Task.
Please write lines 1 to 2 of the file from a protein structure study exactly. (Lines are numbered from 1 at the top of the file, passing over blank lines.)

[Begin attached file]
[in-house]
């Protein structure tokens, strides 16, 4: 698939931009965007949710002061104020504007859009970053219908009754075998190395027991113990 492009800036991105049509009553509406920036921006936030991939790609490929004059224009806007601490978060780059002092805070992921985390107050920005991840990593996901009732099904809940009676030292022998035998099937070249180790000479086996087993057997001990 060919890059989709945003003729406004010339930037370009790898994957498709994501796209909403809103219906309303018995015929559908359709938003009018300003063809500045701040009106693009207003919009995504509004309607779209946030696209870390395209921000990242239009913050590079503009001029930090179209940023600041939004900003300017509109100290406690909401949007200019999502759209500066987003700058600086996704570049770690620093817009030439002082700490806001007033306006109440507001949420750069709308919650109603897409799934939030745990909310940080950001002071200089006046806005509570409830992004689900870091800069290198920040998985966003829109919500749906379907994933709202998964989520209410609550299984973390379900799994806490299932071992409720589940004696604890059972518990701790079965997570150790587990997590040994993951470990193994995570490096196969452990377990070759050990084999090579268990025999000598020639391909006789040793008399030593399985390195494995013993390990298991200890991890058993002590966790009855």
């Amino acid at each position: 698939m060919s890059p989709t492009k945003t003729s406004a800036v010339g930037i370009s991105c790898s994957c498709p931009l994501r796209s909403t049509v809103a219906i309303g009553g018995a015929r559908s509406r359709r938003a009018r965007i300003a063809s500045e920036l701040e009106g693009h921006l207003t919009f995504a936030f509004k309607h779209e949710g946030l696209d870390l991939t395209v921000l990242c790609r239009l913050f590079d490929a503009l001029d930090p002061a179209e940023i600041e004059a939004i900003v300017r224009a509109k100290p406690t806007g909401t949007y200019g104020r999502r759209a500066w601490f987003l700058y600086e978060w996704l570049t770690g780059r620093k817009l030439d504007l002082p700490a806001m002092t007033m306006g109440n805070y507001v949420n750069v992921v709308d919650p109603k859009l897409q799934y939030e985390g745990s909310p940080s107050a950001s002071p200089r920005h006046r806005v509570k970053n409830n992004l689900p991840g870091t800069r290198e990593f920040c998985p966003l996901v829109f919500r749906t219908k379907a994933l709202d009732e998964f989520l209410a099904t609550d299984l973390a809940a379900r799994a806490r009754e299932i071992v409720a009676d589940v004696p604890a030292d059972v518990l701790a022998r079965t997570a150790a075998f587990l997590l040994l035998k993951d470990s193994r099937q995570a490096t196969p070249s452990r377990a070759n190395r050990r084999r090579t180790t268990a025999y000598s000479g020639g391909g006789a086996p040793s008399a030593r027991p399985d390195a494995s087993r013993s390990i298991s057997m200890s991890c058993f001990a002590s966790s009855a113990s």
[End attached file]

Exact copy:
[in-house]
């Protein structure tokens, strides 16, 4: 698939931009965007949710002061104020504007859009970053219908009754075998190395027991113990 492009800036991105049509009553509406920036921006936030991939790609490929004059224009806007601490978060780059002092805070992921985390107050920005991840990593996901009732099904809940009676030292022998035998099937070249180790000479086996087993057997001990 060919890059989709945003003729406004010339930037370009790898994957498709994501796209909403809103219906309303018995015929559908359709938003009018300003063809500045701040009106693009207003919009995504509004309607779209946030696209870390395209921000990242239009913050590079503009001029930090179209940023600041939004900003300017509109100290406690909401949007200019999502759209500066987003700058600086996704570049770690620093817009030439002082700490806001007033306006109440507001949420750069709308919650109603897409799934939030745990909310940080950001002071200089006046806005509570409830992004689900870091800069290198920040998985966003829109919500749906379907994933709202998964989520209410609550299984973390379900799994806490299932071992409720589940004696604890059972518990701790079965997570150790587990997590040994993951470990193994995570490096196969452990377990070759050990084999090579268990025999000598020639391909006789040793008399030593399985390195494995013993390990298991200890991890058993002590966790009855």